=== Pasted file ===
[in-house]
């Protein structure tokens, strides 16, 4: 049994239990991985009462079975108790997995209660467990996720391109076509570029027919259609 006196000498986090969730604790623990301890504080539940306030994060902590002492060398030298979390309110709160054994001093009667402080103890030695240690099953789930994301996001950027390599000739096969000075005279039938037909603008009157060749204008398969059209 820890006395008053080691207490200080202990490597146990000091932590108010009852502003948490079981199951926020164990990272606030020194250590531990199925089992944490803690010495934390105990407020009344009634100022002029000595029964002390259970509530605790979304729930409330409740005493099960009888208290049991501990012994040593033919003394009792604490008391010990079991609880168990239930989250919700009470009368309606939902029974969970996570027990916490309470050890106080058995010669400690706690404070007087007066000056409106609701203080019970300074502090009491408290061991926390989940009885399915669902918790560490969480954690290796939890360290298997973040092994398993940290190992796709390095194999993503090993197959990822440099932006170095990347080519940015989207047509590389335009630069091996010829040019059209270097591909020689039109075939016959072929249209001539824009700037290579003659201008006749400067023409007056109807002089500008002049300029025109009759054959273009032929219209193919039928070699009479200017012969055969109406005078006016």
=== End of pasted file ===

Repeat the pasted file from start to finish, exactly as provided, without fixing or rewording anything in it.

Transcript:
[in-house]
């Protein structure tokens, strides 16, 4: 049994239990991985009462079975108790997995209660467990996720391109076509570029027919259609 006196000498986090969730604790623990301890504080539940306030994060902590002492060398030298979390309110709160054994001093009667402080103890030695240690099953789930994301996001950027390599000739096969000075005279039938037909603008009157060749204008398969059209 820890006395008053080691207490200080202990490597146990000091932590108010009852502003948490079981199951926020164990990272606030020194250590531990199925089992944490803690010495934390105990407020009344009634100022002029000595029964002390259970509530605790979304729930409330409740005493099960009888208290049991501990012994040593033919003394009792604490008391010990079991609880168990239930989250919700009470009368309606939902029974969970996570027990916490309470050890106080058995010669400690706690404070007087007066000056409106609701203080019970300074502090009491408290061991926390989940009885399915669902918790560490969480954690290796939890360290298997973040092994398993940290190992796709390095194999993503090993197959990822440099932006170095990347080519940015989207047509590389335009630069091996010829040019059209270097591909020689039109075939016959072929249209001539824009700037290579003659201008006749400067023409007056109807002089500008002049300029025109009759054959273009032929219209193919039928070699009479200017012969055969109406005078006016």